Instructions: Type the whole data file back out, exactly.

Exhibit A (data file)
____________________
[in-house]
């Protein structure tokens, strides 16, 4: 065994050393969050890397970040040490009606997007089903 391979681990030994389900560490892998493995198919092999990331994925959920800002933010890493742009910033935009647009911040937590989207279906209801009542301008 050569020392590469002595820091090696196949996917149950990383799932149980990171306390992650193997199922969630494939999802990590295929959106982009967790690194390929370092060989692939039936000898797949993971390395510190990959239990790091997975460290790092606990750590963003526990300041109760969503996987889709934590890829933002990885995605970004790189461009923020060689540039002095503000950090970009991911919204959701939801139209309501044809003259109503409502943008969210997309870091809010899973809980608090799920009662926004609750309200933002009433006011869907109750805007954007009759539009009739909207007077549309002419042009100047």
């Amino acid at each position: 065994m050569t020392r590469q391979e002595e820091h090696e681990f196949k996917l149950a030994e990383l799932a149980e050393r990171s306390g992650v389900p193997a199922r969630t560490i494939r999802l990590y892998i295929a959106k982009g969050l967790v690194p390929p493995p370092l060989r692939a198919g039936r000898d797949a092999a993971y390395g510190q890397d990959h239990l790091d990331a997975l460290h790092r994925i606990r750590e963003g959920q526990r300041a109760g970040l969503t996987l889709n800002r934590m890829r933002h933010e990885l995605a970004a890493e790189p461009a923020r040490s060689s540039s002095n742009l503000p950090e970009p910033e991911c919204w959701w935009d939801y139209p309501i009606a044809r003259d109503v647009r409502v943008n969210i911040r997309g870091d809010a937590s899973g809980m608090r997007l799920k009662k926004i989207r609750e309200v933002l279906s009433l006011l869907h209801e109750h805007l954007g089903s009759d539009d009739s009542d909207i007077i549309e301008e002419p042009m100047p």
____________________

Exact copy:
[in-house]
């Protein structure tokens, strides 16, 4: 065994050393969050890397970040040490009606997007089903 391979681990030994389900560490892998493995198919092999990331994925959920800002933010890493742009910033935009647009911040937590989207279906209801009542301008 050569020392590469002595820091090696196949996917149950990383799932149980990171306390992650193997199922969630494939999802990590295929959106982009967790690194390929370092060989692939039936000898797949993971390395510190990959239990790091997975460290790092606990750590963003526990300041109760969503996987889709934590890829933002990885995605970004790189461009923020060689540039002095503000950090970009991911919204959701939801139209309501044809003259109503409502943008969210997309870091809010899973809980608090799920009662926004609750309200933002009433006011869907109750805007954007009759539009009739909207007077549309002419042009100047």
């Amino acid at each position: 065994m050569t020392r590469q391979e002595e820091h090696e681990f196949k996917l149950a030994e990383l799932a149980e050393r990171s306390g992650v389900p193997a199922r969630t560490i494939r999802l990590y892998i295929a959106k982009g969050l967790v690194p390929p493995p370092l060989r692939a198919g039936r000898d797949a092999a993971y390395g510190q890397d990959h239990l790091d990331a997975l460290h790092r994925i606990r750590e963003g959920q526990r300041a109760g970040l969503t996987l889709n800002r934590m890829r933002h933010e990885l995605a970004a890493e790189p461009a923020r040490s060689s540039s002095n742009l503000p950090e970009p910033e991911c919204w959701w935009d939801y139209p309501i009606a044809r003259d109503v647009r409502v943008n969210i911040r997309g870091d809010a937590s899973g809980m608090r997007l799920k009662k926004i989207r609750e309200v933002l279906s009433l006011l869907h209801e109750h805007l954007g089903s009759d539009d009739s009542d909207i007077i549309e301008e002419p042009m100047p």